In Chapter 9 of my new book, Anthony and the Magic Picture Frame, my time-traveling son, Anthony, makes this comment about the modern day: "In my time, lawyers take Christ out of Christmas and make it just another Happy Holiday."
Anthony is right. It seems that every year, there are new efforts to expunge Christ from Christmas, and to remove all mentions of God from public discourse, government buildings, government oaths, American currency, and the Pledge of Allegiance. It's an assault on our American heritage, and our children are the losers. Last year a local public elementary school replaced it's Christmas tree with a "giving" tree, and then even that was replaced with a "giving" counter!
And yet: Christmas is a federal holiday! And, every Christmas season, the President of the United States lights the National Christmas Tree on the White House Lawn!
Unless we do something now, our children will live in a sterile world of "holiday" presents, "holiday" trees, "holiday" cookies, "winter" school concerts, and "winter" school breaks. Imagine a world in which our children watch the classic 1947 movie, "Miracle on 34th Street," and upon hearing the store clerks say "Merry Christmas" to customers, they think of it as just an outdated and quaint custom. Is that really what we want in America?
We must preserve the best of American culture and traditions for our children and grandchildren. We must not forget who we are. This year, say "Merry Christmas" to your fellow Americans: It's an all-inclusive message of God's love for every man, woman, and child.
Remember, the truth is that for more than two hundred years, Americans have trusted in God to guide them and protect them. The evidence is everywhere, and even inscribed in stone.
Here are just a few examples:
Easter commemorates the resurrection of Jesus Christ, the Son of God. An Easter Egg Roll is conducted on the South Lawn of the White House every year: The tradition dates back to President Abraham Lincoln's day, and the idea originated with Dolley Madison in 1809. Good Friday is a holy day commemorating the the crucifixion of Jesus at Cavalry. The New York Stock Exchange is closed on Good Friday.
The First Prayer Offered in Congress, by Reverend Jacob Duche, 9/7/1774: "O Lord, Our Heavenly Father, high and mighty King of Kings, and Lord of Lords, who dost from Thy throne behold all the dwellers on earth, and reignest with power supreme and uncontrolled over all the kingdoms, empires and governments; look down in mercy we beseech Thee, on these American States, who have fled to Thee from the rod of the oppressor, and thrown themselves on Thy gracious protection, desiring henceforth to be dependent only on Thee..."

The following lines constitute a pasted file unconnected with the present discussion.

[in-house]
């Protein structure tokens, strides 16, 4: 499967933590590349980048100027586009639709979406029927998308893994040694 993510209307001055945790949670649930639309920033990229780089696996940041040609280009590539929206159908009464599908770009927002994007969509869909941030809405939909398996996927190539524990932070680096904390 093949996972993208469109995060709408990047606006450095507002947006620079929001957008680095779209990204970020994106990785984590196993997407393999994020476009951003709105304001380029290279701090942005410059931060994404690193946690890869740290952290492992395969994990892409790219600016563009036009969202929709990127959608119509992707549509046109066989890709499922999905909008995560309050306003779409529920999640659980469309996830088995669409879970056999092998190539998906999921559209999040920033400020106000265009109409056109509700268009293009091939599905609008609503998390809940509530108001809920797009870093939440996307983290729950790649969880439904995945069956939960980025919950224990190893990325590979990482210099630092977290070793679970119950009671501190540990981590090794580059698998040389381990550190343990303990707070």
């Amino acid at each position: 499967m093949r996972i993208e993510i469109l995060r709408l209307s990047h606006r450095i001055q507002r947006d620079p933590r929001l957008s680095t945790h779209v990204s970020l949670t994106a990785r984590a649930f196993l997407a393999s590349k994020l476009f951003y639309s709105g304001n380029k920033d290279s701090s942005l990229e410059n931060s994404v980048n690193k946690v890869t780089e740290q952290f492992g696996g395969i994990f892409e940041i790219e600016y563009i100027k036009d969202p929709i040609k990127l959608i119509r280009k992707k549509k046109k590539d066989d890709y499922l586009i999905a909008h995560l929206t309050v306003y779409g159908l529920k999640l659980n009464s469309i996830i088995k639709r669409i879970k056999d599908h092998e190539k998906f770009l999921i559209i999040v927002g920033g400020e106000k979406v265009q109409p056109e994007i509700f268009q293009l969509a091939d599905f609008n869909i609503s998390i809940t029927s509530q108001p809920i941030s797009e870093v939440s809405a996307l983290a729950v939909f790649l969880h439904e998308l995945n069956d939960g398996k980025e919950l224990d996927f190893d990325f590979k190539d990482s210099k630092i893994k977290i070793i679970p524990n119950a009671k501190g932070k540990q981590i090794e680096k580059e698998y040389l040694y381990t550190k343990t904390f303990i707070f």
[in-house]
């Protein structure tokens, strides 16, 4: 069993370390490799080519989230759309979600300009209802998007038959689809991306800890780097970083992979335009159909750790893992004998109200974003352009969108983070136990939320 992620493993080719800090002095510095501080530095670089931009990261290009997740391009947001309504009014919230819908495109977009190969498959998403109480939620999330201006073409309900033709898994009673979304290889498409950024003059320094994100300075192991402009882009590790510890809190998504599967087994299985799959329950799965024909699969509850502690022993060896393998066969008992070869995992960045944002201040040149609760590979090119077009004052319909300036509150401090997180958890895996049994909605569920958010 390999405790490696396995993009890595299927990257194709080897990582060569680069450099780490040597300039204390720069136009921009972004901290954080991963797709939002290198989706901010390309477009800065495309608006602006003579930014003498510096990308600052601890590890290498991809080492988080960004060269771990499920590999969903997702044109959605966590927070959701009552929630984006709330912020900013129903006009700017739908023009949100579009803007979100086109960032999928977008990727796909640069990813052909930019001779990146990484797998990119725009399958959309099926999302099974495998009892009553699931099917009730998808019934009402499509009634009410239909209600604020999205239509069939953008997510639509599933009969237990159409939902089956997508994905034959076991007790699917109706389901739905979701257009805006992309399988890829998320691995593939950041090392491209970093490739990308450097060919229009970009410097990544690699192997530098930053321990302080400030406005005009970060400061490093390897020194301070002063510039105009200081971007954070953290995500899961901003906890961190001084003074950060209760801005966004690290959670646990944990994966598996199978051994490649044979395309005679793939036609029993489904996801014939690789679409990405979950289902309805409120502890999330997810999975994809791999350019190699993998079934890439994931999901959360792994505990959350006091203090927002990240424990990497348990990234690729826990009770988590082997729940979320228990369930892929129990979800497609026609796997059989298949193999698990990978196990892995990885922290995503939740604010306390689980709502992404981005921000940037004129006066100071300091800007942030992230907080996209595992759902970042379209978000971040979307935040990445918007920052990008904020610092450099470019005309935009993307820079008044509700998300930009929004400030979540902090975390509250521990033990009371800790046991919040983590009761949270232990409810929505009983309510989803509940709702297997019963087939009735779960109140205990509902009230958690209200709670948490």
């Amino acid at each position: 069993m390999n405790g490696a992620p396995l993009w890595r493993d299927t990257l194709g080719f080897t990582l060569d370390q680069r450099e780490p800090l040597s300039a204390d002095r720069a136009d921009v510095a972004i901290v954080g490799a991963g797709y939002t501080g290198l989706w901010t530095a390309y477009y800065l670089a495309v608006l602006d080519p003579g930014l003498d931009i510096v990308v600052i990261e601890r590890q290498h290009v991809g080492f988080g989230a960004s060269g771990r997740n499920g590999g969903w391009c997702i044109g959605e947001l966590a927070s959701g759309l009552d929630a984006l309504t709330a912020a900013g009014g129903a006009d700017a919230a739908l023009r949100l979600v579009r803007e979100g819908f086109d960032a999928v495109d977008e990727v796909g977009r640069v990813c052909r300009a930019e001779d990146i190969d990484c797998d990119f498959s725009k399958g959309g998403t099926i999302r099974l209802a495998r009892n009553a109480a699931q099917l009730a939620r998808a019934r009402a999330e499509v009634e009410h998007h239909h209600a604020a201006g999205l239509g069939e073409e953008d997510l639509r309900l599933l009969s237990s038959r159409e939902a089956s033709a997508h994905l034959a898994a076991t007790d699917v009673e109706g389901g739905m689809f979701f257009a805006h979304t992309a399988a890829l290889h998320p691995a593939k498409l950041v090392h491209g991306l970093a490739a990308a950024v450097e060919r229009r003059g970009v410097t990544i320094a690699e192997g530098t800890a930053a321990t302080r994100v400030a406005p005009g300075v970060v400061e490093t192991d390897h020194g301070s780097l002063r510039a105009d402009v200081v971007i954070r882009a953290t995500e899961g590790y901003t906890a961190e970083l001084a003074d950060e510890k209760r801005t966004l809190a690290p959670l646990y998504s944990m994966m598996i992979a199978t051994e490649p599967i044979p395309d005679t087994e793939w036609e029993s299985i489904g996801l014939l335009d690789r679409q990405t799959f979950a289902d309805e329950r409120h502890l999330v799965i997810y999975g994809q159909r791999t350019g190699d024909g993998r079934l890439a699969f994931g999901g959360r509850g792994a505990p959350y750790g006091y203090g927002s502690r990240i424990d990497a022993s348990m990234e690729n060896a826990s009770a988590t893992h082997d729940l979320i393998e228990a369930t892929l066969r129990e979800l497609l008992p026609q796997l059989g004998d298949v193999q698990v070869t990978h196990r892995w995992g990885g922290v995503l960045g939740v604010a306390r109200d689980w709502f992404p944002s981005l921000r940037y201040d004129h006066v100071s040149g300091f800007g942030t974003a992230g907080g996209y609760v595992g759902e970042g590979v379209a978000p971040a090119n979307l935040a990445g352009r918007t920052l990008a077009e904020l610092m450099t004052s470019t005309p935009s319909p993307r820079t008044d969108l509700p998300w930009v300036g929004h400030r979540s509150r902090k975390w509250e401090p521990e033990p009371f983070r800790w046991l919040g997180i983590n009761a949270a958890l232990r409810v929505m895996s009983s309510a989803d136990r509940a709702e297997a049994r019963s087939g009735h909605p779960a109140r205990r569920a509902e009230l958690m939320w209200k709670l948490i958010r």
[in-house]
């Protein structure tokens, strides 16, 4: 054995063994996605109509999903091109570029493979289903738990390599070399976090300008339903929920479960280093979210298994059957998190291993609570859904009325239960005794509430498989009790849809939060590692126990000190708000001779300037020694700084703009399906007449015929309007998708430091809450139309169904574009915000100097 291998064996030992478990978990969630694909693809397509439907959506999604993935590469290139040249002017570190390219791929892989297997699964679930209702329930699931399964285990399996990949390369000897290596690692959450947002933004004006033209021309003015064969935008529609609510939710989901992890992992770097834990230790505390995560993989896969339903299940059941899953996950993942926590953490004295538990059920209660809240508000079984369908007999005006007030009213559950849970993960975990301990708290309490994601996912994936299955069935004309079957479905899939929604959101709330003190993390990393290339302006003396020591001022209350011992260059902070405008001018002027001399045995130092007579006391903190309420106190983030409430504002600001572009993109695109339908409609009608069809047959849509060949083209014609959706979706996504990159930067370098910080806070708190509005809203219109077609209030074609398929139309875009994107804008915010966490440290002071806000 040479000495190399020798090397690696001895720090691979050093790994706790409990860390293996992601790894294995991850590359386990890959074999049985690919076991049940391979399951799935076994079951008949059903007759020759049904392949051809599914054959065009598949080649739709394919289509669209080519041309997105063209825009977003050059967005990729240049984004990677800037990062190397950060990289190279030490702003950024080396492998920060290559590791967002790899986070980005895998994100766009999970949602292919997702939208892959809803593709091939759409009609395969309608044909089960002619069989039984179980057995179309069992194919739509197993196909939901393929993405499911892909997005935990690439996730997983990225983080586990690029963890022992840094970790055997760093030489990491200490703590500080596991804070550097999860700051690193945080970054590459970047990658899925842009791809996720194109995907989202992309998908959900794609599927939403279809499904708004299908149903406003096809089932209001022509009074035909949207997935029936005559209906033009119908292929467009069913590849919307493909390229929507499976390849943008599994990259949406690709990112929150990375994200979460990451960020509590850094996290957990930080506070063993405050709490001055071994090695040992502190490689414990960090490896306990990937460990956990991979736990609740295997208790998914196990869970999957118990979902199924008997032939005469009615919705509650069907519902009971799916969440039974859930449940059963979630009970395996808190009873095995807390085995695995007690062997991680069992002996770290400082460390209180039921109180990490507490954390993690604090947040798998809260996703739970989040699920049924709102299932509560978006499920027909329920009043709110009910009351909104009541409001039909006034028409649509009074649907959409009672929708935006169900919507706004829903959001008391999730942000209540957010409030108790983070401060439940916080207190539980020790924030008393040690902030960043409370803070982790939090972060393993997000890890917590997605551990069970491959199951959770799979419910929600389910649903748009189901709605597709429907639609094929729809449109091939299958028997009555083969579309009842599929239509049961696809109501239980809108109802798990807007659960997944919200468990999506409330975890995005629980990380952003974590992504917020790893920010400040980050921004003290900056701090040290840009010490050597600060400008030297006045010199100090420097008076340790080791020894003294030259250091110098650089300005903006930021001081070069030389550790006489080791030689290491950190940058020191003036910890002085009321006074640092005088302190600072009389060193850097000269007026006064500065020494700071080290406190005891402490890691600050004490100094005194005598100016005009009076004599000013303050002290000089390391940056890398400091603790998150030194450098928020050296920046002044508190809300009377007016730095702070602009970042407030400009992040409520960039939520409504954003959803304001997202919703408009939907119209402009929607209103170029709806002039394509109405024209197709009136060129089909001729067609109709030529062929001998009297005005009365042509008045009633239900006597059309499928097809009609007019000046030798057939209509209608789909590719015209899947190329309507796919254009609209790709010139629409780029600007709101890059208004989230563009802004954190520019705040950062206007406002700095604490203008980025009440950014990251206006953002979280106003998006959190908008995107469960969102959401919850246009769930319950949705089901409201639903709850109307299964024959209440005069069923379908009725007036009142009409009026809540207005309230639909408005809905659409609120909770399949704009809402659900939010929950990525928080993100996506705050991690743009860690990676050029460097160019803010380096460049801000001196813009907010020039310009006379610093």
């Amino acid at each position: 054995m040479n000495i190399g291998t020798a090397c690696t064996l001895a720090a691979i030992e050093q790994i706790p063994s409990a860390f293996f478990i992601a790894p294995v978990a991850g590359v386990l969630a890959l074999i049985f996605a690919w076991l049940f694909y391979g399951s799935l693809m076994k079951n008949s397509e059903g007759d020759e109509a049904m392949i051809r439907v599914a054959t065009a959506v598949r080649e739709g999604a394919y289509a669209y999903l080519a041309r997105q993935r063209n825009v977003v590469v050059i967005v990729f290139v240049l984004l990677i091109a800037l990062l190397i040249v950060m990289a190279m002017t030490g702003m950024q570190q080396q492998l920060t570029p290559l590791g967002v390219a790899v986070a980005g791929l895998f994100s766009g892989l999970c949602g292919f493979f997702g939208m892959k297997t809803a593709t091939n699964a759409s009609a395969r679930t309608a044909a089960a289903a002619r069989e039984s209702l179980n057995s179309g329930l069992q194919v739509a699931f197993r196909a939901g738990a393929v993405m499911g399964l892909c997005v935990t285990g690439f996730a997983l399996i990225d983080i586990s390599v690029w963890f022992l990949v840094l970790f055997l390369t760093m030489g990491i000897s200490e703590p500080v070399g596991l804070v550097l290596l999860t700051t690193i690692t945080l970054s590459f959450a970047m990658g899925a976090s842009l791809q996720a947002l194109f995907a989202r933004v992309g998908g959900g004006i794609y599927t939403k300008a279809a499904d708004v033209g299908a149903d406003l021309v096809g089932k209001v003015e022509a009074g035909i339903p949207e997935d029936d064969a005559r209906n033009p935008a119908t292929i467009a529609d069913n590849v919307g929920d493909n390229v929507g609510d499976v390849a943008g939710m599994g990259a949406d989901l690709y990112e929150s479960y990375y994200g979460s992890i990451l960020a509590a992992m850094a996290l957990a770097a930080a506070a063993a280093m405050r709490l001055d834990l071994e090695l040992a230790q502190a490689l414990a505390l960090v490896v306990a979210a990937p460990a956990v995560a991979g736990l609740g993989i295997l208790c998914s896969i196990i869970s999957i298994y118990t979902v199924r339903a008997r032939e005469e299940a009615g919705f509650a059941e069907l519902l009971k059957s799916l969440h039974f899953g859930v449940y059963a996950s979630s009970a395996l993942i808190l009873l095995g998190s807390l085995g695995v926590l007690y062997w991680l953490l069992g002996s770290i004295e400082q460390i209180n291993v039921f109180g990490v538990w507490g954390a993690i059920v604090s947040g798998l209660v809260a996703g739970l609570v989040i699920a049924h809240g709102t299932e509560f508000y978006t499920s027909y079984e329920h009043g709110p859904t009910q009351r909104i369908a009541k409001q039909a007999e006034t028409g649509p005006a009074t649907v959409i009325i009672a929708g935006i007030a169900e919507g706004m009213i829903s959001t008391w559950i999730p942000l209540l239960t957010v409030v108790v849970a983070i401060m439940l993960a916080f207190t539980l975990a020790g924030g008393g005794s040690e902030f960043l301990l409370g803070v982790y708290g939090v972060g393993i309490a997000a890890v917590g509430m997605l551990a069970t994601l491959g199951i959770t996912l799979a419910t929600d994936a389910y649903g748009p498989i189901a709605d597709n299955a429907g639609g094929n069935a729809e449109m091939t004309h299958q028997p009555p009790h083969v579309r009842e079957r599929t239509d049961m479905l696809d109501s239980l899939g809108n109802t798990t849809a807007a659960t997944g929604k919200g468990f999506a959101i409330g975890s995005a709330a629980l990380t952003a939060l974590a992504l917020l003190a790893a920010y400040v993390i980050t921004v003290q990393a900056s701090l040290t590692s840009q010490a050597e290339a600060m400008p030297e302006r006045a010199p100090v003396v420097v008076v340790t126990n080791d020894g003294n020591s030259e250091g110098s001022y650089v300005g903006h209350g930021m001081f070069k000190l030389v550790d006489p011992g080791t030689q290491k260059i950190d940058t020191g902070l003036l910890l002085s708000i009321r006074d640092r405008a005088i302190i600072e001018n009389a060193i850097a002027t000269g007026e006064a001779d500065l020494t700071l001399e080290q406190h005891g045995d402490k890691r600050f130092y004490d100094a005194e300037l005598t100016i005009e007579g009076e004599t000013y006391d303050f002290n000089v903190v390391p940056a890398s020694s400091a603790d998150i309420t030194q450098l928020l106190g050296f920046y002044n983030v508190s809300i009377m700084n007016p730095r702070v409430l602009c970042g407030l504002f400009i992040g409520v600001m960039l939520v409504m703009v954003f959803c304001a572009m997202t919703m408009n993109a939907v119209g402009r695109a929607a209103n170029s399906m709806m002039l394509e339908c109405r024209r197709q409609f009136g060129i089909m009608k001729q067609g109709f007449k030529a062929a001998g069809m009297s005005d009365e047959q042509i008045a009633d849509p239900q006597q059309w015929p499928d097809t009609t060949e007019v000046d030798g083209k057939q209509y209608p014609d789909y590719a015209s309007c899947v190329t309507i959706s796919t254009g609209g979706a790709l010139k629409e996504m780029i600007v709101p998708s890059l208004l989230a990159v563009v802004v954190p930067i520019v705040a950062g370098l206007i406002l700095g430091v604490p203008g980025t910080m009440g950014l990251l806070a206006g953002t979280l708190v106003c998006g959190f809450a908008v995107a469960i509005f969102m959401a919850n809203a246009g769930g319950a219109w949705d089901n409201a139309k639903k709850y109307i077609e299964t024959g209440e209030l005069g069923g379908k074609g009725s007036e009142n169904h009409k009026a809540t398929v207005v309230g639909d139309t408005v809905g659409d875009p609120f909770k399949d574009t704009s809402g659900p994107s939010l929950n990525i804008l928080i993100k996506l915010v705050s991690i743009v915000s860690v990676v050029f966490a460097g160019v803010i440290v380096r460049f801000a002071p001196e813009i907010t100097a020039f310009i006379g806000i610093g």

The writings of Thomas Jefferson, as inscribed in stone on the statue chamber wall of the Jefferson Memorial in Washington, DC: "God who gave us life gave us liberty. Can the liberties of a nation be secure when we have removed a conviction that these liberties are the gift of God?"
The Declaration of Independence, by Thomas Jefferson, principal author, 7/4/1776, as inscribed in stone on the statue chamber wall of the Jefferson Memorial in Washington, DC: "We hold these truths to be self-evident that all men are created equal, that they are endowed by their Creator with with certain inalienable rights, among these are life, liberty, and the pursuit of happiness..."
Motto, in Latin, adopted by Congress in 1782 and placed on the Great Seal of the United States of America: "Annuit Coeptis," meaning "Providence (God) has favored our undertakings."
Article VII, Ratification, United States Constitution, 1787: "Done in convention by the unanimous consent of the states present the seventeenth day of September in the year of our Lord one thousand seven hundred and eighty seven..."
Proclamation for a National Day of Thanksgiving, by President George Washington, 10/3/1789: "Whereas it is the duty of all Nations to acknowledge the providence of Almighty God, to obey his will, to be grateful for his benefits, and humbly to implore his protection and favor, and Whereas both Houses of Congress have by their joint Committee requested me 'to recommend to the People of the United States a day of public thanksgiving and prayer to be observed by acknowledging with grateful hearts the many signal favors of Almighty God, especially by affording them an opportunity peaceably to establish a form of government for their safety and happiness.' Now therefore I do recommend and assign Thursday the 26th day of November next to be devoted by the People of these States to the service of that great and glorious Being, who is the beneficent Author of all the good that was, that is, or that will be."
The final stanza of the Star Spangled Banner, the national anthem of the United States of America, by Francis Scott Key, 1814: "And this be our motto: In God is our trust."
Proclamation for a National Day of Humiliation, Fasting, and Prayer, by President Abraham Lincoln, 3/2/1863: "We have been the recipients of the choicest bounties of Heaven. We have been preserved, these many years, in peace and prosperity. We have grown in numbers, wealth, and power as no other nation has ever grown. But we have forgotten God. We have forgotten the gracious hand that preserved us in peace, and multiplied and enriched and strengthened us; and have vainly imagined, in the deceitfulness of our hearts, that all these blessings were produced by some superior wisdom and virtue of our own. Intoxicated with unbroken success, we have become too self-sufficient to feel the necessity of redeeming and preserving grace, too proud to pray to the God that made us! It behooves us, then, to humble ourselves before the offended Power, to confess our national sins, and to pray for clemency and forgiveness. Now, therefore...I do, by this my proclamation, designate and set apart Thursday, the 30th day of April, 1863, as a day of national humiliation, fasting, and prayer."